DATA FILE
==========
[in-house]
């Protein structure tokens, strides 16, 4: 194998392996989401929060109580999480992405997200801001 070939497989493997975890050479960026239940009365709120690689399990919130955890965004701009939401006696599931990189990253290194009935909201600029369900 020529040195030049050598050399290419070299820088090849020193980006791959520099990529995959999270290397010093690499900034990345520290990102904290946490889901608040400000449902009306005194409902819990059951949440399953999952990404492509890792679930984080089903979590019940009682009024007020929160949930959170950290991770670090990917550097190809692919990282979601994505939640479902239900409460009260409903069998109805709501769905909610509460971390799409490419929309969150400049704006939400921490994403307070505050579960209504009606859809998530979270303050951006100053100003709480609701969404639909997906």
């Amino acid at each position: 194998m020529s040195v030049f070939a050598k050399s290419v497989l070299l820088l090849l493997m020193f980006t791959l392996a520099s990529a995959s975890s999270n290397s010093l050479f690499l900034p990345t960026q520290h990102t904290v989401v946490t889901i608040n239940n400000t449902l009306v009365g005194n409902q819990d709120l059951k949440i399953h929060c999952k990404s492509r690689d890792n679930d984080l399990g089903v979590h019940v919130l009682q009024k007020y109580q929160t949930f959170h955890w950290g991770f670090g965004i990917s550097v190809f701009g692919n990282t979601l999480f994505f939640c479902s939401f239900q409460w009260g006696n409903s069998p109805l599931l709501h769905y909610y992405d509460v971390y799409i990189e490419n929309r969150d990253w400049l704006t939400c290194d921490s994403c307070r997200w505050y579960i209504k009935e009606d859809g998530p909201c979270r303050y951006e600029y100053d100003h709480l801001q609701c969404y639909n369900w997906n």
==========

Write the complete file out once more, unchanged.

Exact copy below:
[in-house]
């Protein structure tokens, strides 16, 4: 194998392996989401929060109580999480992405997200801001 070939497989493997975890050479960026239940009365709120690689399990919130955890965004701009939401006696599931990189990253290194009935909201600029369900 020529040195030049050598050399290419070299820088090849020193980006791959520099990529995959999270290397010093690499900034990345520290990102904290946490889901608040400000449902009306005194409902819990059951949440399953999952990404492509890792679930984080089903979590019940009682009024007020929160949930959170950290991770670090990917550097190809692919990282979601994505939640479902239900409460009260409903069998109805709501769905909610509460971390799409490419929309969150400049704006939400921490994403307070505050579960209504009606859809998530979270303050951006100053100003709480609701969404639909997906």
């Amino acid at each position: 194998m020529s040195v030049f070939a050598k050399s290419v497989l070299l820088l090849l493997m020193f980006t791959l392996a520099s990529a995959s975890s999270n290397s010093l050479f690499l900034p990345t960026q520290h990102t904290v989401v946490t889901i608040n239940n400000t449902l009306v009365g005194n409902q819990d709120l059951k949440i399953h929060c999952k990404s492509r690689d890792n679930d984080l399990g089903v979590h019940v919130l009682q009024k007020y109580q929160t949930f959170h955890w950290g991770f670090g965004i990917s550097v190809f701009g692919n990282t979601l999480f994505f939640c479902s939401f239900q409460w009260g006696n409903s069998p109805l599931l709501h769905y909610y992405d509460v971390y799409i990189e490419n929309r969150d990253w400049l704006t939400c290194d921490s994403c307070r997200w505050y579960i209504k009935e009606d859809g998530p909201c979270r303050y951006e600029y100053d100003h709480l801001q609701c969404y639909n369900w997906n």